Major Woolly


Dear Artist,

After my last letter on the almost-dark test, Linda Bean wrote, “I was ecstatic to see your mention of ‘woolly.’ I’ve had that problem — and when trying to correct it with a bold stroke, it still seems woolly. Can you tell me what causes woolliness and the process of correction?”


“Rainforest Gardens”
original painting
by Linda J Bean

Thanks, Linda. Funny how a few words can bring in literally hundreds of queries. Everything from “Please define ‘major –woolly'” to “Who was Major Woolly? I am unable to Google him.” Woolly, of course, is itself a style, and many artists report that they purposely make areas — or even whole paintings — soft, fuzzy and mysterious. To most of us, however, woolly means those areas in which form dissolves and meaning is lost. “Unresolved,” in art school jargon.

Unwanted woolly is caused by either a bored eye or an uninformed eye. The bored eye haunts the mature artist. This artist has blind areas where he or she doesn’t care to go anymore. This arises from laziness or rote thinking where creativity is lulled to temporary rest — leaving too much in the hands of the unreliable gods. Long-time professionals who regularly hit the mark know that every area of every new work must be visited as if new. Experience is valuable, but so is virginity.

The uninformed eye, on the other hand, does not look closely enough into inner thoughts or creative reference. Funny as it seems, some artists are afraid to look too hard for fear they might be influenced. There is of course a place for flats, blurs and meaningless areas. But when unresolved areas offer an opportunity to add energy or interest, they need to be addressed. Nothing beats stopping and sitting back to think things out. The question “What could be?” is gently asked of the major-woolly, and the answer is sometimes found. “Look three times, think twice, paint once,” is the common antidote.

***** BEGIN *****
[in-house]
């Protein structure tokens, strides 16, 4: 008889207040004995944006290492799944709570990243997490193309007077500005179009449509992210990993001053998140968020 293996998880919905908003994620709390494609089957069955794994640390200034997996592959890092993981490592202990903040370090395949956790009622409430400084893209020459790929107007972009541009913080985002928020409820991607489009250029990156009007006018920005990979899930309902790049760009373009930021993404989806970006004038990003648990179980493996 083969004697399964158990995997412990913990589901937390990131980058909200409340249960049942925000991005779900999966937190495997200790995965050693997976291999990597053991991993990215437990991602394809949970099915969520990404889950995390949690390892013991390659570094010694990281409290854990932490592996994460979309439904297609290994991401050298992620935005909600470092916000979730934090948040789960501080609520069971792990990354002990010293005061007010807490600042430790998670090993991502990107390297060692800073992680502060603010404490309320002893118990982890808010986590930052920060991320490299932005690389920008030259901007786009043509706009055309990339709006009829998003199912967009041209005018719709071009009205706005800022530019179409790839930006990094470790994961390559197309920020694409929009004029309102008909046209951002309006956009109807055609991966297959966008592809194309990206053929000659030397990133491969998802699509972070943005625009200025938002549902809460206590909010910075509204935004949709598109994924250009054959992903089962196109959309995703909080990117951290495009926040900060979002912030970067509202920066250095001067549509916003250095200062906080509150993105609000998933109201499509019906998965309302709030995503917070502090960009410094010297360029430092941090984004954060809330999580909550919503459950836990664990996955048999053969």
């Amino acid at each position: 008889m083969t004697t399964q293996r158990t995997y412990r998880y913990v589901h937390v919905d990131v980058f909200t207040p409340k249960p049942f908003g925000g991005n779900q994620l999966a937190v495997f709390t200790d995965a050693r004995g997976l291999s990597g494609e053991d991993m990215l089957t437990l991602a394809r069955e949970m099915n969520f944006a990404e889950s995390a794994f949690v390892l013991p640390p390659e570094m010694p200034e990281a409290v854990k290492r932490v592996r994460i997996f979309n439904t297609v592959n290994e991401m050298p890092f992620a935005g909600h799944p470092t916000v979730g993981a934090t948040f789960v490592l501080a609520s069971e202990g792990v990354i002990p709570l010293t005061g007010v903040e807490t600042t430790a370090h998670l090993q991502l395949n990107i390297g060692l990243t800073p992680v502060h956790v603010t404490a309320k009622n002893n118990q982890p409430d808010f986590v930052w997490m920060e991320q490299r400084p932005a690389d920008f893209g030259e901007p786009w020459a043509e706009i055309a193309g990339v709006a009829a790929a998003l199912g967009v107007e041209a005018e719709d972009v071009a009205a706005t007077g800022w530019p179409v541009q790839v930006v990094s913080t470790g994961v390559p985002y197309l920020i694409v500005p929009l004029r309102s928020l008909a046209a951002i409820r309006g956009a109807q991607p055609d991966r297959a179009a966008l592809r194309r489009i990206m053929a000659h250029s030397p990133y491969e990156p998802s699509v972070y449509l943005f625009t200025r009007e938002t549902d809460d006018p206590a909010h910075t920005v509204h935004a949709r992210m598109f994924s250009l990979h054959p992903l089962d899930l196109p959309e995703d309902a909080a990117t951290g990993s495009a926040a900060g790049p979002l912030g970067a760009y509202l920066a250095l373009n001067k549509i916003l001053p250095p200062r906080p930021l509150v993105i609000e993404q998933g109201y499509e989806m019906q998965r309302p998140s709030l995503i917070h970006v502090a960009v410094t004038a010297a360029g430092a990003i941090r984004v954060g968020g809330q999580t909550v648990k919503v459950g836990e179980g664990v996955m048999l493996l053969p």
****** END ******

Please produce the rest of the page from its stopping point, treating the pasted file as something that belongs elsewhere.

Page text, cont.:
Forming up and fixing the major-woollies is actually one of the fun games of the creative process. Art is the making of something out of nothing. Dewoollification stimulates the brain. I look at my woollies as challenging puzzles. Sometimes it’s actually worthwhile to commit an early woolly in order to gain the pleasure of the fix. As with the New York Times crossword puzzle, there’s no prize but satisfaction.

Best regards,


PS: “If a form isn’t right, if it’s erased, the correction has meaning. It’s the process of the mind, moving and making. The form doesn’t drop from outer space.” (Elliott Green)

Esoterica: Much of the more exciting art is a yin and yang of the real and the unreal, between form and formlessness. If style is your goal, it’s in the interstices of the formless that style is often found. Otherwise we would be just looking at things as they are in nature. Feelings tend to arise in this area too. “Feelings,” said Gustave Flaubert, “aren’t everything. Art is nothing without form.”


Helpless lover
by Helen Opie, Bridgewater, NS, Canada